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It's the vinyl countdown

Lost Bold St record shop auctions entire stock of 15,000 LPs

Written by . Published on January 30th 2014.

It's the vinyl countdown

IF you were making a monument or a sculpture called “The almost complete history of pop music” we have for you, today, the building blocks. 

This is one job lot that you will need a truck to shift and a lifetime to listen to. 

Around 15,000 vinyl records, including LPs and 12" singles, can be yours for five grand ("buy it now") or less in a current bidding auction on eBay.

It's the stock of Bold Street's Hairy Records, one of the oldest record shops in the country, which hit the proverbial deck last year. 

The store had rebranded under the name The Vinyl Emporium but “concerns over the building” had forced to shut up shop. Owners had insisted it was doing alright financially. 

“Rock, pop, prog, metal, reggae. Not a lot of dance. 50s, 60s, Beatles, Rolling Stones,” says the listing on eBay. A bit of Andy Williams here, a bit of Jeff Wayne's War Of The Worlds over there and who knows what in between. 

The closure of Vinyl Emporium last March, left just Probe, 3 Beat and Tuebrook's Musical Box to fly the flags for independent record stores in Liverpool. 

Hairy RecordsHairy Records rebranded as Vinyl Emporium before closing last year

But who will buy? A dealer, or a fan with deep pockets, maybe, such as film director Quentin Tarantino who visited the shop in September 2007: "I found this great little record shop in Liverpool, Hairy Records. There's one record I've been hunting for worldwide for years, and they had it. I was on fire." 

When Vinyl Emporium closed in 2013, it issued this statement: 'The closing of any independent store is a sad day and a reminder of just how important it is to keep supporting them. When you believe the records on your shelves have their own unique tale to tell - not just about the music contained on it but the story of how it got there in the first place - then hopefully you will understand what an honour it has been to take on the legacy of one of the oldest record stores in the country.” 

It could be argued that greed of out-of-touch record companies almost killed mainstream pop when they decided to halt vinyl in its tracks. 

It must have seemed like a win-win in the 1990s when the record buying public began to rush out to purchase albums that they already owned, in new fangled digital format. Never mind that you could now hear 80 tracks instead of just 12, without having to get up after 20 minutes to turn the thing over.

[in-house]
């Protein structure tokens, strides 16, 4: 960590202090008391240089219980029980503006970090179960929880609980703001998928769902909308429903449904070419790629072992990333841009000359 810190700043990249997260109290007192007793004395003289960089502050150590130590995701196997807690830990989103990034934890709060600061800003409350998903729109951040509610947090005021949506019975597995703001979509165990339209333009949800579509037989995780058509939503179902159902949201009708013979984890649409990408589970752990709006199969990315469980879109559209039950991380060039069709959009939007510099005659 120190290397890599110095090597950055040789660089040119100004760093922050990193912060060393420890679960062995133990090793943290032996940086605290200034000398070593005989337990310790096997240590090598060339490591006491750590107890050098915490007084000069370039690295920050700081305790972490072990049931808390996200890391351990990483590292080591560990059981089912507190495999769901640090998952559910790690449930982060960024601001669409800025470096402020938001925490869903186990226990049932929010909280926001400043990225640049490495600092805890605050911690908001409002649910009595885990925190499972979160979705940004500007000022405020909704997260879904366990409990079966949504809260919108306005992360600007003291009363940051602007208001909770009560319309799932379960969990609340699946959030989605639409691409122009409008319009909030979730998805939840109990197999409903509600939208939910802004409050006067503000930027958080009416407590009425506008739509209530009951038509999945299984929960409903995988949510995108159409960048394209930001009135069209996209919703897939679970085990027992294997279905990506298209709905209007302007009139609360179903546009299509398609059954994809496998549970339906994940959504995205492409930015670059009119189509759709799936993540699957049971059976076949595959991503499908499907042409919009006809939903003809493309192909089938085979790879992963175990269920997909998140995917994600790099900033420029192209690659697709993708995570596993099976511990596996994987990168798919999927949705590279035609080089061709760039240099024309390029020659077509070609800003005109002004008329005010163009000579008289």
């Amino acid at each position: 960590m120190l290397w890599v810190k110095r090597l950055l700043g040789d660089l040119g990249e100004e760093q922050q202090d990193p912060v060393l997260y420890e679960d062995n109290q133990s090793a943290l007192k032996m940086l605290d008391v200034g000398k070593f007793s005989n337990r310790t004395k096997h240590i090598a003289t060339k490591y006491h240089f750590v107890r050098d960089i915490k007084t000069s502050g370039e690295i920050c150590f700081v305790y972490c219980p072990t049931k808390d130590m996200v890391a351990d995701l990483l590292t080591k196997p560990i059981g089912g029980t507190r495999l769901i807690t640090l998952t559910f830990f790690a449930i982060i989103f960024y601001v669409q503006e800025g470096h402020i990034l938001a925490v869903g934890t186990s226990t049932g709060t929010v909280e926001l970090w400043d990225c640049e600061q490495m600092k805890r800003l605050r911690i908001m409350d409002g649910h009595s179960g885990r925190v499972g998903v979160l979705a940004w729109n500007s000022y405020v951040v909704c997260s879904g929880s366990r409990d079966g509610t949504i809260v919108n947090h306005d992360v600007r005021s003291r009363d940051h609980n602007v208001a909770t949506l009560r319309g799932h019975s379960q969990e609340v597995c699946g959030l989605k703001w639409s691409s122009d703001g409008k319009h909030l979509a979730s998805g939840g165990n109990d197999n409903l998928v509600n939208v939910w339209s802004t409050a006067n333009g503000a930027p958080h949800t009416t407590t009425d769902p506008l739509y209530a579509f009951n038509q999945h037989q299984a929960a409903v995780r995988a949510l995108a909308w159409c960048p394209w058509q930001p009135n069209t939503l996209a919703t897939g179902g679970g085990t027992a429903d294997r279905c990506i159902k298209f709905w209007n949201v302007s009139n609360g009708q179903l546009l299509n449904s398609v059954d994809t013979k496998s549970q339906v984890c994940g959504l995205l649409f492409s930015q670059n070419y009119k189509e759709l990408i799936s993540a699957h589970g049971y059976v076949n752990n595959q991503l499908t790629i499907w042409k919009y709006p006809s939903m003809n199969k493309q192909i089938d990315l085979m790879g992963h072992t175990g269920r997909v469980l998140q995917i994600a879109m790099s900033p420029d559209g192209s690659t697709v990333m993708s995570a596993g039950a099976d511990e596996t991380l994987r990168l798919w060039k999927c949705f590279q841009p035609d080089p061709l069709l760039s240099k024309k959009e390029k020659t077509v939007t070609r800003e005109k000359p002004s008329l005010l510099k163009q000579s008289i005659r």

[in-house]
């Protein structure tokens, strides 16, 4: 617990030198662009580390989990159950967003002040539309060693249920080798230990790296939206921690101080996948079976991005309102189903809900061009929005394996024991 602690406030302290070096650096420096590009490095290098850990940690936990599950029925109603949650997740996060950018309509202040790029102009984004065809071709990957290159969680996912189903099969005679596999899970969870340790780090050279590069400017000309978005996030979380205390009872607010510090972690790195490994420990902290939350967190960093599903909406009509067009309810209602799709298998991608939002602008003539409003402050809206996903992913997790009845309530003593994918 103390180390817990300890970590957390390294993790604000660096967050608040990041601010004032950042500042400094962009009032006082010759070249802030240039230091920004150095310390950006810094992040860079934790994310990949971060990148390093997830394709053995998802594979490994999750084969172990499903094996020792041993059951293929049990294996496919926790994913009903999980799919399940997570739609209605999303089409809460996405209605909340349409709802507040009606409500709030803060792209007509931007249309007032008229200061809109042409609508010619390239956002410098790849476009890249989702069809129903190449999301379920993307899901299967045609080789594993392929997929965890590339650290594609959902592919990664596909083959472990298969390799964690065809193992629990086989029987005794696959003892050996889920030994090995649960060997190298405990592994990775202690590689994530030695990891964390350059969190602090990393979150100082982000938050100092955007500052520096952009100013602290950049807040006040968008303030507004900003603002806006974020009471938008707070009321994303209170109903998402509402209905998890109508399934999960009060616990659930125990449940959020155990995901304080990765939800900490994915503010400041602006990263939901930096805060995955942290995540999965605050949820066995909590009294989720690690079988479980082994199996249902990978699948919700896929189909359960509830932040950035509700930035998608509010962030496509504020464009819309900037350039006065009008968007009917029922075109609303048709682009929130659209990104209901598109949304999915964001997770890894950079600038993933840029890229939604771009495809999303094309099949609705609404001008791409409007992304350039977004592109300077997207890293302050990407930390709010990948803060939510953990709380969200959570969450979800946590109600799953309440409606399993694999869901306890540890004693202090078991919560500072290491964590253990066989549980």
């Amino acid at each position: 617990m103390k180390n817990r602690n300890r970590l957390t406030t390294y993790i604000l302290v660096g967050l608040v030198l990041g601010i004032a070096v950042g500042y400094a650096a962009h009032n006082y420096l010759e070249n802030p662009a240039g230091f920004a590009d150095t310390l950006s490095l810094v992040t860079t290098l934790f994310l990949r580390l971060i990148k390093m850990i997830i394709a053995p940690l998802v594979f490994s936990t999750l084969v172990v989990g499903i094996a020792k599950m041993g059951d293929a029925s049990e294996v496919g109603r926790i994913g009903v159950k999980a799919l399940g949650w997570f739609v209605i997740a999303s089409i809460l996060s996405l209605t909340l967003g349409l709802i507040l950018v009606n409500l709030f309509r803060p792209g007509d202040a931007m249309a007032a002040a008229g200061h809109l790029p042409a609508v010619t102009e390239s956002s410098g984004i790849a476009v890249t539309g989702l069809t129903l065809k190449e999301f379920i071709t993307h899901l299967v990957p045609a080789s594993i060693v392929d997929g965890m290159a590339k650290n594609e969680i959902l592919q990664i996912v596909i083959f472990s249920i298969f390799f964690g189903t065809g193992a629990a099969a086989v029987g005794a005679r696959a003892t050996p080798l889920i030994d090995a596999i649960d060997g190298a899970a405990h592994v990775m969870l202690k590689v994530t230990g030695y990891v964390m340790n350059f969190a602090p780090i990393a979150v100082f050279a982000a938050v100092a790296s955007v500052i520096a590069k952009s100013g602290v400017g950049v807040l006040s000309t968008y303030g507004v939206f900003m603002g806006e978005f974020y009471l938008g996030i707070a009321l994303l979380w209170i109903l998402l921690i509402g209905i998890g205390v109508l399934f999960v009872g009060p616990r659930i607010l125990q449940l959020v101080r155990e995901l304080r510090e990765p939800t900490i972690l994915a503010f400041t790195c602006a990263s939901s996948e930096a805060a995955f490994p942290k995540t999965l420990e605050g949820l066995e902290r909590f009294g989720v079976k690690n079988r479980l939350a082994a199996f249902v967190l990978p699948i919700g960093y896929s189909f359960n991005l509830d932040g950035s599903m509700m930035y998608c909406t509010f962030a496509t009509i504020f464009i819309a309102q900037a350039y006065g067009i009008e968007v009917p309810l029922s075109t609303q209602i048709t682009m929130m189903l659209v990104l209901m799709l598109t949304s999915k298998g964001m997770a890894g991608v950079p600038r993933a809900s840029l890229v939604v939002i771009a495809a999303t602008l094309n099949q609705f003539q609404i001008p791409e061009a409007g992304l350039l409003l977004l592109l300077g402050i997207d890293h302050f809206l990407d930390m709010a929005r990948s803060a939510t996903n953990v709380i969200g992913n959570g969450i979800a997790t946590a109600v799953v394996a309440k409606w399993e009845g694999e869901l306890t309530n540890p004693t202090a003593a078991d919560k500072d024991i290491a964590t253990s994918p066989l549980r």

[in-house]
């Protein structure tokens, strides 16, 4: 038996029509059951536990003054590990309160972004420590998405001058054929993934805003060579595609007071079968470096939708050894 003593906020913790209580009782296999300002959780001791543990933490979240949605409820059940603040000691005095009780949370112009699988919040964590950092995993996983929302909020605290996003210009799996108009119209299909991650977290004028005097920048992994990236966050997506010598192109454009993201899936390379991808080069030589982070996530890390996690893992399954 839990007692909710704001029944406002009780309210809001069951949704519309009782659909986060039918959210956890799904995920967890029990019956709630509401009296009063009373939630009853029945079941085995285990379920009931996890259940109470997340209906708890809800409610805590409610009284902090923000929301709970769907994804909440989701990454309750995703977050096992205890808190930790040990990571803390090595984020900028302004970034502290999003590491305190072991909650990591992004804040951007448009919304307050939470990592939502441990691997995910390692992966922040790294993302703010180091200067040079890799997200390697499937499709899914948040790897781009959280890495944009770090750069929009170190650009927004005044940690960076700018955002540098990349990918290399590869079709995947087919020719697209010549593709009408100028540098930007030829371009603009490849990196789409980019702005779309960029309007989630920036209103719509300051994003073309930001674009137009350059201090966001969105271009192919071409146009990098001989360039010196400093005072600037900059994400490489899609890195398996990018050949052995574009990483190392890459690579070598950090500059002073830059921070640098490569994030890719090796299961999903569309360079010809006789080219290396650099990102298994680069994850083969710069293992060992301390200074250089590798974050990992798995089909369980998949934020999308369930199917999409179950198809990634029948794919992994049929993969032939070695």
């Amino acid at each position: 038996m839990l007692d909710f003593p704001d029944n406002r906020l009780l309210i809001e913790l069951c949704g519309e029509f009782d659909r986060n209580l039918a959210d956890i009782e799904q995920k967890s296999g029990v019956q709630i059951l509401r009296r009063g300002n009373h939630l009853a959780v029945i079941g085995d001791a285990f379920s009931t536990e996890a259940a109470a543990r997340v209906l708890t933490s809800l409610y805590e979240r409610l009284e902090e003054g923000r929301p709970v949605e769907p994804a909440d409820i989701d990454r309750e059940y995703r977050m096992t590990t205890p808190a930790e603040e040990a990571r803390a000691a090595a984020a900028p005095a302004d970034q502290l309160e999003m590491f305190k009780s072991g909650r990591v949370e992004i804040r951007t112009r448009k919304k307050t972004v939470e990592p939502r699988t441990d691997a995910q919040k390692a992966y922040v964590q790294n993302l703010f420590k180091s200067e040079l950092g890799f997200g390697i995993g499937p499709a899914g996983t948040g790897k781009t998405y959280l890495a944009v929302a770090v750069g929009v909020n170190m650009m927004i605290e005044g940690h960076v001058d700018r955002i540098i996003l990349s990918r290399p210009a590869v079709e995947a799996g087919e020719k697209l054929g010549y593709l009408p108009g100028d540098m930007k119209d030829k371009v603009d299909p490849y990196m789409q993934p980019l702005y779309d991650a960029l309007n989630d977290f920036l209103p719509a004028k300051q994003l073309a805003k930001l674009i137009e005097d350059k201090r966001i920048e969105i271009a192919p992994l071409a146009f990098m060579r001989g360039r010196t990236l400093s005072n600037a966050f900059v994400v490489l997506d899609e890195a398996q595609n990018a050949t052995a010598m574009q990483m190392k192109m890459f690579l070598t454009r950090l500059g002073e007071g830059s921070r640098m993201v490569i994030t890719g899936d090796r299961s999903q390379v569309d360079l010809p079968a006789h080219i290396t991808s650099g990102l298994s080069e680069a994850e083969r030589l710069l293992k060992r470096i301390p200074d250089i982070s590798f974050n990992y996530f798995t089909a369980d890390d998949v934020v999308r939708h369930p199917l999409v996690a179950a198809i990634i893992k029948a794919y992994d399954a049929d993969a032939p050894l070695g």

For many, new releases were just not as sexy when they came in a small plastic shell. But there was a bigger problem. Who knew that digitalisation would open the door to internet piracy, file sharing and the unbundling of albums on sites like iTunes which mean that last year, for the first time since the 1980s, there was no million selling album in the UK? 

A Liverpool Confidential associate tells of earwigging on the 2012 conversation of two very senior record company executives at the Groucho club. “What happened?", one wondered as they drowned ther sorrows. "We were kings. What went wrong?”

The occasion, by the way, was not the drastic closure of a label, but a cut to the other's expense account.

In its rich 12-inch sleeve with notes, bells and whistles, the vinyl record had magical properties that made its purchase, before you had even taken it out of the bag – something of a life event that everybody on the bus knew you were about to experience - if only because of its distinctive shape. 

$_12Get into the groove, or 15,000

However, however,  thanks to bands like Daft Punk, the turntable has come full circle. Vinyl is mainstream cool again. 

When DP released Random Access Memories last May, 6 percent of its first-week sales — 19,000 out of 339,000 — were on vinyl. 

Daft Punk Album
Last year, US retailer Music Direct sold 500,000 LPs and “thousands of turntables” with a spokesman telling The New York Times: “When you look at the sales for a group like Daft Punk you’re seeing young kids collecting records like we did when we were young."

“We never expected the vinyl resurgence to become as crazy as it is,” he said. “But it’s come full circle. We get kids calling us up and telling us why they listen to vinyl, and when we ask them why they don’t listen to CDs, they say, ‘CDs? My dad listens to CDs — why would I do that?’ ”

Will some entrepreneur get lucky on this potentially hot stock currently sitting in the Baltic lock-up? Could be.

Yet whatever anyone's motive for buying this lot, there is one certainty: nobody will ever get emotional about the Compact Disc.

Tweets by Angie Sammons @twangeee


UPDATED: Feb 4, 11am: The winning bid for the lot was £6,100. We'll be taking a commission next time!

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Bryan BiggsJanuary 31st 2014.

Bob would be turning in his grave. Shame it never worked out for the Emporium

1 Response: Reply To This...
AnonymousJanuary 31st 2014.

Glad you never said "spinning" Bryan. :/

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